The term Debellatio (also debellation) (Latin "defeating, or the act of conquering or subduing", literally, "warring (the enemy) down", from Latin bellum "war") designates the end of war caused by complete destruction of a hostile state. "one party to a conflict has been totally defeated in war, its national institutions have disintegrated, and none of its allies continue to challenge its enemy militarily on its behalf" (Eval Benvenist).[1]

In some cases debellation ends with a complete dissolution and annexation of the defeated state into the victor's national territory, as happened at the end of the Third Punic War with the defeat of Carthage by Rome in the 2nd century BC.[2]

The unconditional surrender of the Third Reich—in the strict sense only the German Armed Forces—at the end of World War II was at the time accepted by most authorities as a case of debellatio as it ended with the complete breakup of the German Reich,[3][4][5][6][7][8] including all offices, and two German states being created in its stead (the Federal Republic of Germany and the German Democratic Republic). Other authorities have argued against that, as most of the territory that made up Germany before the Anschluss was not annexed, and the population still existed, the vestiges of the German state continued to exist even though the Allied Control Council governed the territory; and that eventually a fully sovereign German government resumed over a state that never ceased to exist. The Federal Republic of Germany sees itself as the legal successor of the Third Reich.[3][9][10]

See also


  1. Benvenisti, Eyal (2012), The International Law of Occupation, OUP Oxford, p. 161, ISBN 978-0-19-958889-3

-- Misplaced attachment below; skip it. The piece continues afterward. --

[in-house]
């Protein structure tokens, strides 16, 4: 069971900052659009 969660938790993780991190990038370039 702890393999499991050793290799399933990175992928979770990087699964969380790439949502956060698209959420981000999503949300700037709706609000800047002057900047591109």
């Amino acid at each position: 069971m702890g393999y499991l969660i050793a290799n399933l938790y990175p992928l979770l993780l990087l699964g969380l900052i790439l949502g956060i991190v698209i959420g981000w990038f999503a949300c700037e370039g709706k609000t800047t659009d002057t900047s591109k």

2. "No European state had come to an end, as Germany had, with a 'debellatio', with the dissolution of the enemy state by the victor, a term familiar from Roman history: after three terrible wars, Rome completely annihilated Carthage by means of a 'debellatio'"(Press and Information Office of the Federal Government (1995), Deutschland, Societäts-Verlag, p. 84)
  3. 1 2 Eyal Benvenisti, The international law of occupation, Princeton University Press, 2004, ISBN 0-691-12130-3, pp. 92-95
  4. Breven C. Parsons, (2009), Moving the law of occupation into the twenty-first century, Naval Law Review, published by U.S. Naval Justice School, the pp. 21, 28-30 (PDF page numbers 26, 33-35)
  5. ICRC Commentaries on the Convention (III) relative to the Treatment of Prisoners of War Article 5 "The German capitulation was both political, involving the dissolution of the Government, and military, whereas the Japanese capitulation was only military".
  6. United Nations War Crimes Commission, Law reports of trials of war criminals: United Nations War Crimes Commission, Wm. S. Hein, 1997, ISBN 1-57588-403-8. p.13
  7. The human rights dimensions of population (Page 2, paragraph 138) UNHCR web site
  8. Yearbook of the International Law Commission 1993 Volume II Part Two Page 48, paragraph 295 (last paragraph on the page)
  9. Detlef Junker et al. (2004). The United States and Germany in the Era of the Cold War, 1945-1990: A Handbook (Vol 2), Cambridge University Press and (Vol. 2) co-published with German Historical Institute, Washington, D.C., ISBN 0-521-79112-X p. 104
  10. Lorenz-Meyer, Martin (2007), Safehaven: The Allied Pursuit of Nazi Assets Abroad, University of Missouri Press, p. 194, ISBN 978-0-8262-6586-9

Further reading

This article is issued from Wikipedia - version of the 10/10/2016. The text is available under the Creative Commons Attribution/Share Alike but additional terms may apply for the media files.